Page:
This week could not be busier so in order to relax this evening another small problem. All towards ultimate goal: hacking systems like a pro ;).
Find a few Cisco servers that could be out target for ... hmm... closer inspection, should we choose learn about their vulnerabilities
How about we try to look at in the company's web page?
Can we find any interesting target IP addresses there?
Raspberry PI to the rescue!
First let's create a working directory and download the index.html page:
--2016-07-13 21:37:53-- http://www.cisco.com/ Resolving www.cisco.com (www.cisco.com)... 188.8.131.52, 2a02:26f0:71:185::90, 2a02:26f0:71:18d::90 Connecting to www.cisco.com (www.cisco.com)|184.108.40.206|:80... connected. HTTP request sent, awaiting response... 200 OK Length: unspecified [text/html] Saving to: ‘index.html’ index.html [ <=> ] 66.06K --.-KB/s in 0.005s 2016-07-13 21:37:53 (12.5 MB/s) - ‘index.html’ saved  pi@clu:~/playground $
Okay. Let's search for hyperlinks inside html code. See what we can find.
grep "href=" index.html
WOW! The output is huge! Calling 'cut' for help now.
I am going to match on slash (/) as a delimiting character (-d). Third field (-f3) is going to extract links. Hopefully...
pi@clu:~/playground $ grep "href=" index.html | cut -d "/" -f3
It is beginning to shape up a bit. But the output still has lines of text that are not DNS names. Another grep matching on a dot should clean the output (to match on a dot character it must be escaped with a backslash).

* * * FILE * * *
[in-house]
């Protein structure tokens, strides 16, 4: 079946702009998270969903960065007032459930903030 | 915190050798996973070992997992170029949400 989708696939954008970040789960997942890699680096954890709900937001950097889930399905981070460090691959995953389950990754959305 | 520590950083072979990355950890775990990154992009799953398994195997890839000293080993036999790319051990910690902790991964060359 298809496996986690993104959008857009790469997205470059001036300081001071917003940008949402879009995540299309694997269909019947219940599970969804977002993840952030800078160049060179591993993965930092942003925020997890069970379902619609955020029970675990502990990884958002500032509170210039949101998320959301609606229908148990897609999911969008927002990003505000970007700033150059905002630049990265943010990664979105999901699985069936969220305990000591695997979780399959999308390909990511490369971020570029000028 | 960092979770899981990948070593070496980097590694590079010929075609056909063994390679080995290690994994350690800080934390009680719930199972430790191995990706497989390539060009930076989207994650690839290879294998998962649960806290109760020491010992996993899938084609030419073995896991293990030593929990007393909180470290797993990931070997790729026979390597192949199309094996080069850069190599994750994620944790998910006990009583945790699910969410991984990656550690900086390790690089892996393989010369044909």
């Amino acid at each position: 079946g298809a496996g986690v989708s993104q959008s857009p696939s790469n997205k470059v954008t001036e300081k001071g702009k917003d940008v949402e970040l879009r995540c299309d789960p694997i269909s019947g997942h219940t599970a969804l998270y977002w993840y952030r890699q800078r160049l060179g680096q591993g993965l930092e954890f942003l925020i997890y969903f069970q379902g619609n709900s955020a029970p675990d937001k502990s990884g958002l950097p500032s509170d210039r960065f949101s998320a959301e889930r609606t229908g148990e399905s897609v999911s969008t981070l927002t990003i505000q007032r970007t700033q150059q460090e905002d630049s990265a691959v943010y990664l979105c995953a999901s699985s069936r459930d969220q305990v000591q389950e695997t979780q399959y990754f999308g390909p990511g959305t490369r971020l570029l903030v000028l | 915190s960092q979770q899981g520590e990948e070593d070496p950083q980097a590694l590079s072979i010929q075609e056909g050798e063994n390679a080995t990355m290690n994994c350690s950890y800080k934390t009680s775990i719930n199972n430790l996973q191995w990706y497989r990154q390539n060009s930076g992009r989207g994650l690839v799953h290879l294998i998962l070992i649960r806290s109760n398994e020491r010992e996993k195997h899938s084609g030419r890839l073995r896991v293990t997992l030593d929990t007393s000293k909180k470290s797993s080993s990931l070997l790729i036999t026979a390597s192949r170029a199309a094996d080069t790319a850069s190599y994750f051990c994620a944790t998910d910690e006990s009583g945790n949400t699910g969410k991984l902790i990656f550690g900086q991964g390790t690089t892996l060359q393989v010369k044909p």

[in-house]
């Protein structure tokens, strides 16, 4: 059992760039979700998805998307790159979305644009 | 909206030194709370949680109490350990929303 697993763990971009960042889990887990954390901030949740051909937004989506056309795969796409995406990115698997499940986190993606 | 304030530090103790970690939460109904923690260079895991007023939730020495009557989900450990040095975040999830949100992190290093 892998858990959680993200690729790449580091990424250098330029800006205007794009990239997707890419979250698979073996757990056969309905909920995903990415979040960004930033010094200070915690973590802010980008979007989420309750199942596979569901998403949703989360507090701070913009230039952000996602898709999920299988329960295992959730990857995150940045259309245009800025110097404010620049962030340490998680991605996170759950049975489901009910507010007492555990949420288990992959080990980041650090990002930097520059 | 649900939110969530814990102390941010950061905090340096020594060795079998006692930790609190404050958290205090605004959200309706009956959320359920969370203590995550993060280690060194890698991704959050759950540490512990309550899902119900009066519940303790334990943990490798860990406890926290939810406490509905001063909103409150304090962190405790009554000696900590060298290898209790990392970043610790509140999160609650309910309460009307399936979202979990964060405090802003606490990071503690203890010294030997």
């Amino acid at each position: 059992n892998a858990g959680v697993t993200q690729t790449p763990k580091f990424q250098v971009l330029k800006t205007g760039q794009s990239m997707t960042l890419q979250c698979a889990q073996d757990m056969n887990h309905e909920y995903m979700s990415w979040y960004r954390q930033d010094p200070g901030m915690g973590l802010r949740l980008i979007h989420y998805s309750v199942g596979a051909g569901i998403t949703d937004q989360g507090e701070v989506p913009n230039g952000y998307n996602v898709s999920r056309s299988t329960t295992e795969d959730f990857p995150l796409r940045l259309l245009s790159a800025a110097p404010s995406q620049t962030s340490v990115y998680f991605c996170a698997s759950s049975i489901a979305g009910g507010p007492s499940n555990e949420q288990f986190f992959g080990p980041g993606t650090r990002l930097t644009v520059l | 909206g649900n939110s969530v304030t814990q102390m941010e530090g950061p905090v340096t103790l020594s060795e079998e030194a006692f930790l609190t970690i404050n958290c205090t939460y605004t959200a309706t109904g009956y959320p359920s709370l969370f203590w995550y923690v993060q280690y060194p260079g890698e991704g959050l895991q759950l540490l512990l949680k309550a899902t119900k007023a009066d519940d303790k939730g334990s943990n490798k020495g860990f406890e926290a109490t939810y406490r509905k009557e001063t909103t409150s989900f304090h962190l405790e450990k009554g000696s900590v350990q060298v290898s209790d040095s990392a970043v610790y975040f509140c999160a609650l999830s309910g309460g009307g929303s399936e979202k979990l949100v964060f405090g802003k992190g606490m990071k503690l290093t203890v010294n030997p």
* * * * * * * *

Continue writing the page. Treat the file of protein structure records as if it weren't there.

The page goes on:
pi@clu:~/playground $ grep "href=" index.html | cut -d "/" -f3 | grep "\."
There is still some text I don't need. A few DNS names are followed by double quote and characters. Another 'cut' will fix it. Also it would be good idea to get rid of the duplicate names and save the whole "discovery" to file 'links.txt'.
pi@clu:~/playground $ grep "href=" index.html | cut -d "/" -f3 | grep "\." | cut -d '"' -f1 | sort -u > links.txt pi@clu:~/playground $
Reading the content...
pi@clu:~/playground $ cat links.txt
Now, just for fun, a bash 'for loop' will convert those into IP addresses. That's thanks to 'host' utility that comes with every Linux.
pi@clu:~/playground $ for url in $(cat links.txt); do host $url | grep "has address" | cut -d " " -f4; done > ip.txt pi@clu:~/playground $ cat ip.txt
Who would think that so many corporate server IPs can be found on the main page?
And that is just a beginning of our fun!
Now, after this quick mental exercise I feel a bit more relaxed. I will be able to face tomorrow. And tough meeting with the suits I am NOT looking forward to.